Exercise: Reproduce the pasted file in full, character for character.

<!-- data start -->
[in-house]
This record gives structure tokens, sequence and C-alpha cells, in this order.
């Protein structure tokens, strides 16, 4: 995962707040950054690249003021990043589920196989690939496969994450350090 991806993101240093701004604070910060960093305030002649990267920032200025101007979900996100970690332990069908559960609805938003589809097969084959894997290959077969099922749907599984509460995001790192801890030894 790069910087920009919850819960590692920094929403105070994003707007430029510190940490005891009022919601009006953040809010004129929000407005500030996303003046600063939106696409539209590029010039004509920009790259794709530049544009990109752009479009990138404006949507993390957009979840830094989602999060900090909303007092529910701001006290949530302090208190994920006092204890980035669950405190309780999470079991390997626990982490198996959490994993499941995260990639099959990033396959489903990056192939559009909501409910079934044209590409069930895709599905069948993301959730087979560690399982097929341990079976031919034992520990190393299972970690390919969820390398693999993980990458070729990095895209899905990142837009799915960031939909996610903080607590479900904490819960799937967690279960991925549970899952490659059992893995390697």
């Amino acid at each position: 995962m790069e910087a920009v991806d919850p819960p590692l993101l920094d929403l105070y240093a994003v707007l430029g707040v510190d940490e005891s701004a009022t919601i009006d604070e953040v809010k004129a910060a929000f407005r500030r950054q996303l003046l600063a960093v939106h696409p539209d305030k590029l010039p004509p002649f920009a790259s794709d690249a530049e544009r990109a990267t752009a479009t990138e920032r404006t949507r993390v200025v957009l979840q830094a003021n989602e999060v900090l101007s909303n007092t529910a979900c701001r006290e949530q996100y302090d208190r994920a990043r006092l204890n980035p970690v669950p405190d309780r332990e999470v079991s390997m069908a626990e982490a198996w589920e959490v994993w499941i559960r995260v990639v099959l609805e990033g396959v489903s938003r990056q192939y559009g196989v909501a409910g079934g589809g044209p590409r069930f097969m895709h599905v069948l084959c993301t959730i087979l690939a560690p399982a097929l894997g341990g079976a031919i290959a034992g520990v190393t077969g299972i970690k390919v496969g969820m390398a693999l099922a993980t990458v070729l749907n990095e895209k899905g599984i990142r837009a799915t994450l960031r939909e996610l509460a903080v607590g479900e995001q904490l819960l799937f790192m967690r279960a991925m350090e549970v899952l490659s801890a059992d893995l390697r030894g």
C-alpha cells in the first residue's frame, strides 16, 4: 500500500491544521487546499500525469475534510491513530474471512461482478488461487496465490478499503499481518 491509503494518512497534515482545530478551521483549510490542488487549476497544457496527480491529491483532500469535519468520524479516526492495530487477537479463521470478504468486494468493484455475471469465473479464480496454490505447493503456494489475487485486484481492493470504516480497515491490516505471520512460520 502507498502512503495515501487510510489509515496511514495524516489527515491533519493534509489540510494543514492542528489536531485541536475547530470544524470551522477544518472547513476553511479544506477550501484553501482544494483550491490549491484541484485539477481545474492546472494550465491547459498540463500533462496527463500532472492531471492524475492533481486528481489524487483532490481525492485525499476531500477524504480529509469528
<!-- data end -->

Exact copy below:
[in-house]
This record gives structure tokens, sequence and C-alpha cells, in this order.
């Protein structure tokens, strides 16, 4: 995962707040950054690249003021990043589920196989690939496969994450350090 991806993101240093701004604070910060960093305030002649990267920032200025101007979900996100970690332990069908559960609805938003589809097969084959894997290959077969099922749907599984509460995001790192801890030894 790069910087920009919850819960590692920094929403105070994003707007430029510190940490005891009022919601009006953040809010004129929000407005500030996303003046600063939106696409539209590029010039004509920009790259794709530049544009990109752009479009990138404006949507993390957009979840830094989602999060900090909303007092529910701001006290949530302090208190994920006092204890980035669950405190309780999470079991390997626990982490198996959490994993499941995260990639099959990033396959489903990056192939559009909501409910079934044209590409069930895709599905069948993301959730087979560690399982097929341990079976031919034992520990190393299972970690390919969820390398693999993980990458070729990095895209899905990142837009799915960031939909996610903080607590479900904490819960799937967690279960991925549970899952490659059992893995390697």
């Amino acid at each position: 995962m790069e910087a920009v991806d919850p819960p590692l993101l920094d929403l105070y240093a994003v707007l430029g707040v510190d940490e005891s701004a009022t919601i009006d604070e953040v809010k004129a910060a929000f407005r500030r950054q996303l003046l600063a960093v939106h696409p539209d305030k590029l010039p004509p002649f920009a790259s794709d690249a530049e544009r990109a990267t752009a479009t990138e920032r404006t949507r993390v200025v957009l979840q830094a003021n989602e999060v900090l101007s909303n007092t529910a979900c701001r006290e949530q996100y302090d208190r994920a990043r006092l204890n980035p970690v669950p405190d309780r332990e999470v079991s390997m069908a626990e982490a198996w589920e959490v994993w499941i559960r995260v990639v099959l609805e990033g396959v489903s938003r990056q192939y559009g196989v909501a409910g079934g589809g044209p590409r069930f097969m895709h599905v069948l084959c993301t959730i087979l690939a560690p399982a097929l894997g341990g079976a031919i290959a034992g520990v190393t077969g299972i970690k390919v496969g969820m390398a693999l099922a993980t990458v070729l749907n990095e895209k899905g599984i990142r837009a799915t994450l960031r939909e996610l509460a903080v607590g479900e995001q904490l819960l799937f790192m967690r279960a991925m350090e549970v899952l490659s801890a059992d893995l390697r030894g």
C-alpha cells in the first residue's frame, strides 16, 4: 500500500491544521487546499500525469475534510491513530474471512461482478488461487496465490478499503499481518 491509503494518512497534515482545530478551521483549510490542488487549476497544457496527480491529491483532500469535519468520524479516526492495530487477537479463521470478504468486494468493484455475471469465473479464480496454490505447493503456494489475487485486484481492493470504516480497515491490516505471520512460520 502507498502512503495515501487510510489509515496511514495524516489527515491533519493534509489540510494543514492542528489536531485541536475547530470544524470551522477544518472547513476553511479544506477550501484553501482544494483550491490549491484541484485539477481545474492546472494550465491547459498540463500533462496527463500532472492531471492524475492533481486528481489524487483532490481525492485525499476531500477524504480529509469528